There's no place on New Zealand farms for military style assault weapons, says Federated Farmers.

But Feds Firearm Safety spokesman Miles Anderson told The Country's Jamie Mackay rural people still relied on semi-automatic weapons for pest control.

"In some cases they don't and in some cases they do. If you're dealing with huge numbers of pests, whether it's rabbits, hares, wallabies, deer, goats, tahr – unfortunately the best tool for the job is a semi-automatic firearm."

Read more: Ardern says changes to gun laws are coming

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Mackay suggested perhaps a "one gun, one bullet," option would be better for controlling pests.

"The problem is Jamie, by the time you reload in the case of the lot of those animals, they're gone – and you haven't dealt with the pest problem at all."

Miles Anderson said rural people still relied on semi-automatic weapons for pest control. Photo / File
Miles Anderson said rural people still relied on semi-automatic weapons for pest control. Photo / File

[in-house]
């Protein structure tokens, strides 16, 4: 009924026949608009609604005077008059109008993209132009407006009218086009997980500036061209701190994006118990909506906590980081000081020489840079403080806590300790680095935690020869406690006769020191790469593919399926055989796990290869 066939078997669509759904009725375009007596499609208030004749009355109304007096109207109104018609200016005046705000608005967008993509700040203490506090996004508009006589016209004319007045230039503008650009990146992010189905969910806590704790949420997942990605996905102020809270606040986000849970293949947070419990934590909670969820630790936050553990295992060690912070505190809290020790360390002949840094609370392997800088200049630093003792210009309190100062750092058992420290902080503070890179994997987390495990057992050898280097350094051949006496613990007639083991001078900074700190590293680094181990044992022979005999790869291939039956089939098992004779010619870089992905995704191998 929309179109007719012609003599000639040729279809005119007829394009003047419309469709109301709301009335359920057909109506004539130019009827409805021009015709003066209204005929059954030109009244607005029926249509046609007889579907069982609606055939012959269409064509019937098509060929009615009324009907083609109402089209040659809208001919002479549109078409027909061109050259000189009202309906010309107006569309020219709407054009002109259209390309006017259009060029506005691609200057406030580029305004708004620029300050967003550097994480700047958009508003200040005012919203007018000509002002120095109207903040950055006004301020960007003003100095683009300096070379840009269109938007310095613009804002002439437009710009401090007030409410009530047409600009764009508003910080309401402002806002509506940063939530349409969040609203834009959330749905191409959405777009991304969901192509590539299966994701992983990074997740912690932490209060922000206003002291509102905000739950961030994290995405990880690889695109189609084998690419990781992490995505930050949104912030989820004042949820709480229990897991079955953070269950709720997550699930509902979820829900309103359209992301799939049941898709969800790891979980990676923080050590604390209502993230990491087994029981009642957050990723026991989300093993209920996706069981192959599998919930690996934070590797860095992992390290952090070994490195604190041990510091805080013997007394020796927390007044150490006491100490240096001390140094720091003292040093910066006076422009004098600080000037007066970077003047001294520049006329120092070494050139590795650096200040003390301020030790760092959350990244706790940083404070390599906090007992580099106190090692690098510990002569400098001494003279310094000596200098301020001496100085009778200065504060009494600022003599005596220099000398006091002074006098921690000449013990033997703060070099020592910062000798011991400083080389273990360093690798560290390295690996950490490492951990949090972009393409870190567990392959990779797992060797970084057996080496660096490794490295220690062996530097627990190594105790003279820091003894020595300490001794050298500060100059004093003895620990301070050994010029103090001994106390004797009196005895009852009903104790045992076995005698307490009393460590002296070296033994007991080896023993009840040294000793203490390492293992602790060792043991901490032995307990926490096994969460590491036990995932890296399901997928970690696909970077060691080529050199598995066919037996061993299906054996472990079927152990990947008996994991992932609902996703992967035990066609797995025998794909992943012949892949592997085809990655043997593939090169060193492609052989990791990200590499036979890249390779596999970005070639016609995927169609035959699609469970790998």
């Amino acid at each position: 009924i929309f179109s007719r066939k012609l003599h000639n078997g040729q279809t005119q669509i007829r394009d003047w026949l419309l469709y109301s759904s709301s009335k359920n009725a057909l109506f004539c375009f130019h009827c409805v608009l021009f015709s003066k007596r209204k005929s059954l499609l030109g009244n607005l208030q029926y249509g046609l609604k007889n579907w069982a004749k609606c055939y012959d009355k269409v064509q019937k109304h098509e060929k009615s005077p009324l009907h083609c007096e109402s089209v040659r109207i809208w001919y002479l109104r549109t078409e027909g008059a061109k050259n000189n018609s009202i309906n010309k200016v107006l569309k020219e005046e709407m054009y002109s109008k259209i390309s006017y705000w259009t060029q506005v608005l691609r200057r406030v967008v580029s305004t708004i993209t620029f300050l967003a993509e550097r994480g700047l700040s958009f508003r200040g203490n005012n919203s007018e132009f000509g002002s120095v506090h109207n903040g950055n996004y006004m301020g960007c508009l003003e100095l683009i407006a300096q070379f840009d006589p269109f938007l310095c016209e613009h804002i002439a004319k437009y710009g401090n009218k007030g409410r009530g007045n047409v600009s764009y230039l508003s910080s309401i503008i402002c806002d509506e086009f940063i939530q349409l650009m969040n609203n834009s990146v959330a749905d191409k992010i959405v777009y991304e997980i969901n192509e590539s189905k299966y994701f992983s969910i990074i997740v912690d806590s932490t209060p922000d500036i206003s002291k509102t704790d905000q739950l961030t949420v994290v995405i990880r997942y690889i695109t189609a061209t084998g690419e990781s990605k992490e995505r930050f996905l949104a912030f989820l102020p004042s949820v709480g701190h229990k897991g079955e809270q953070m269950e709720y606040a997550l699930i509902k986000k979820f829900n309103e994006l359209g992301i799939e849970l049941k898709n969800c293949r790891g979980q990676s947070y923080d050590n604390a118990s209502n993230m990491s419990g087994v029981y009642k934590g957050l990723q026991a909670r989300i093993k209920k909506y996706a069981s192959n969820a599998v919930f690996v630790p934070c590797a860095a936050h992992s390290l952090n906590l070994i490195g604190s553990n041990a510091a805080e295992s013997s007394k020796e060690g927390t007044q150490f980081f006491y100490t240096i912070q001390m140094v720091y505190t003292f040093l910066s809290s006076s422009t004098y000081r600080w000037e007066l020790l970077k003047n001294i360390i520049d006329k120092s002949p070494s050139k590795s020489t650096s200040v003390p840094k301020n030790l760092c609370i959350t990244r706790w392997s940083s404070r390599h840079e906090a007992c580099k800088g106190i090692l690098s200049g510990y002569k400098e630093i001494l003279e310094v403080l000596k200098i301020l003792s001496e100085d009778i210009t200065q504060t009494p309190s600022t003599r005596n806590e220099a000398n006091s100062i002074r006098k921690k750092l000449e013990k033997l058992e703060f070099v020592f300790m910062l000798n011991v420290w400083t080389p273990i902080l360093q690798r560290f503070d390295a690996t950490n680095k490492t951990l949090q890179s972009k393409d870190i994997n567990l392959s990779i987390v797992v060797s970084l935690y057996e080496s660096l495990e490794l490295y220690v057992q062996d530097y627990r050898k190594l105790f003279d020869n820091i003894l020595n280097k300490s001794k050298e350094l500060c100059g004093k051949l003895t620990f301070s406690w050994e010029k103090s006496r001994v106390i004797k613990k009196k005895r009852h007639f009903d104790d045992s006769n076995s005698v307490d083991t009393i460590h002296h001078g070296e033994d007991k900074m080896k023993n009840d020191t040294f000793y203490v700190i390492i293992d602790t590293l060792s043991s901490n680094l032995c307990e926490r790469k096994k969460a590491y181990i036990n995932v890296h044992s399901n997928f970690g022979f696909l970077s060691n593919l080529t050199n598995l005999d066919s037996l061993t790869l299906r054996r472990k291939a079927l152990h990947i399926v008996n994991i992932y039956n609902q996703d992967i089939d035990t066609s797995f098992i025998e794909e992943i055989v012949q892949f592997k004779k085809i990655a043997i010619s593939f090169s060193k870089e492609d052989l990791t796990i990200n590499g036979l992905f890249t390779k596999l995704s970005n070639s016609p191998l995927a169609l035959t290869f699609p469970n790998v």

Anderson said Federated Farmers backed the Government's stance on making gun licensing laws tougher, in the wake of the Christchurch mosque shootings.

"We support working with the Government around coming up with some solutions to what has been an obviously glaring hole in the rules and regulations around gun control."

Read more: Christchurch mosque shootings: Why farmer gave up his semi automatic

However, Anderson was quick to point out that he is not endorsing "military-type assault weapon[s]", as "there's no place for them on farm at all."

"I'm certain that something sensible can be worked out , we certainly don't want to have a repeat of what happened in Christchurch."

Listen to the full interview below: